Readings on how to communicate requirements to our developers?
December 13, 2004 8:46 AM   Subscribe

ChangingRolesAtWorkFilter: I am moving from a pure development role into more of an integration/product manager role. I need advice on things to read that will help me learn to write requirements documents. [more (requirements?) inside...]

We, as a company, have done a very poor job doing this in the past. Generally passing requirements to the dev staff consists of a short email from sales or client services with “We need a new X to do something important and we would like it yesterday” so dev builds X and it does something important and much more but when the client sees it we find that really it needed to do a small thing that is either completely different or could have been added to the product with a few small tweaks.

I know that this is typical for many technology companies and it was fine for the first few years here since we were a start-up but now it is a hindrance and it is time for us to grow up. My job will in part be changing the way we do things to make sure that we do not spend so much time spinning our wheels due to poor specs. We are an ASP and not a thick client app if that makes a difference.

It is going to be an interesting time because I am basically going to be trying to change the way that people work here and force them to actually plan things and think about what they really need and how important it really is and I am sure that there will be a lot of resistance at first.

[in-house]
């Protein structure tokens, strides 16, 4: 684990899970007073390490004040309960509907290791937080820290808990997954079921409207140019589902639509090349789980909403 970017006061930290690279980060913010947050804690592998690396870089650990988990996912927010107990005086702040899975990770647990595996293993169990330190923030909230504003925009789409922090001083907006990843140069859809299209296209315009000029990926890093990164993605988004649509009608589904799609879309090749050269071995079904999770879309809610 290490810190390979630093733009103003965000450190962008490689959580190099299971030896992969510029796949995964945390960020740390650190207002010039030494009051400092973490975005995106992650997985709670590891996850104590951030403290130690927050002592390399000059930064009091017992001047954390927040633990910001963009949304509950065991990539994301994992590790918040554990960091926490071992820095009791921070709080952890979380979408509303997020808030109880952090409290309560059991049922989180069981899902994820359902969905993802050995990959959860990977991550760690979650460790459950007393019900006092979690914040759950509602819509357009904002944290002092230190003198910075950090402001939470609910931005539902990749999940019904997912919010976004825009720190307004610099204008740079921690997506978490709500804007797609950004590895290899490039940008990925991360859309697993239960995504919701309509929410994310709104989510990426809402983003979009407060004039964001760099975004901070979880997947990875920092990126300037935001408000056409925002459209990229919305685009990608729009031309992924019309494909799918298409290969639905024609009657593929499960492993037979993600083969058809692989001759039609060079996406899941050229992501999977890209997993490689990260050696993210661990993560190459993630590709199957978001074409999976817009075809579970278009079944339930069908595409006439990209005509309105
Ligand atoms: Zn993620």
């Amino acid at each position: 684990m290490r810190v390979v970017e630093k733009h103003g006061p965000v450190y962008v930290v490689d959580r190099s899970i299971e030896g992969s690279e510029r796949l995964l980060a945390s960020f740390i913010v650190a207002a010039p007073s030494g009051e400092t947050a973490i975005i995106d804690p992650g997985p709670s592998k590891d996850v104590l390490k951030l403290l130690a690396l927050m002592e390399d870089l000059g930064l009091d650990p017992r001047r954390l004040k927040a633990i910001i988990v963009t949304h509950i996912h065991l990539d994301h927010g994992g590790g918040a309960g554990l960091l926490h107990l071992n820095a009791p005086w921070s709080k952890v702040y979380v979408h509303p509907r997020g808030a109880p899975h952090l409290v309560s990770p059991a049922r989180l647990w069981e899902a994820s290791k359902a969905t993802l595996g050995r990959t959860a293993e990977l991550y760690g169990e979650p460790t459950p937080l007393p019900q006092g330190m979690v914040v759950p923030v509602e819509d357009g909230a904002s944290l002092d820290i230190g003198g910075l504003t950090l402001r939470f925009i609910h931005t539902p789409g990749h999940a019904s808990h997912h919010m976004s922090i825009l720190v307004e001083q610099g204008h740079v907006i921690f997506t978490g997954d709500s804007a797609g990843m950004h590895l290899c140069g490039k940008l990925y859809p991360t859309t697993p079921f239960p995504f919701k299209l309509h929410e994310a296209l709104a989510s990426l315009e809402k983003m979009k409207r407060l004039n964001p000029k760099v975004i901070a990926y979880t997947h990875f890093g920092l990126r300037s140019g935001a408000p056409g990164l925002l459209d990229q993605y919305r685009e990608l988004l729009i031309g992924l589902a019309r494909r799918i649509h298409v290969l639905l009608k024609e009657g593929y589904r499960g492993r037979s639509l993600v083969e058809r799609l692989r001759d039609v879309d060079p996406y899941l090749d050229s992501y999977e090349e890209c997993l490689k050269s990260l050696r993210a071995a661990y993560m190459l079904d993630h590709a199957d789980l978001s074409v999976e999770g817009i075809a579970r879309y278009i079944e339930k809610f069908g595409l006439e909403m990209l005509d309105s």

With that said, I would love to hear about anything that you have read that will help me to create a requirements gathering process and then write coherent documents that clearly communicate the need to the dev team.
posted by GrumpyMonkey to Technology (9 answers total) 2 users marked this as a favorite
 
Steve McConnell has written several books on these topics, and is a thought leader in the area. Rapid Development and The Software Project Survival Guide are probably most up your alley. Don't let the fact that Microsoft published them deter you!
posted by mkultra at 9:06 AM on December 13, 2004


I would also recommend The First 90 Days, which is not about product management but is an excellent guide to assuming a new role, particularly one in which you're going to be instigating change (which it sounds like you are).
posted by donovan at 9:23 AM on December 13, 2004


You could also take a look at what the IEEE has to say on software requirements specifications.
posted by Loser at 9:32 AM on December 13, 2004


"Practical software requirements" is a good book if you are looking to create a map of your system. Break it out into entities, relations, and events. If you are looking for a better template for your requirements, I suggest some kind of overview book. Most will have this.
posted by xammerboy at 9:57 AM on December 13, 2004


For wise, witty, eminently practical advice, I recommend joel on software website - in your case, starting with the archive , which includes four articles on "Painless Functional Specifications".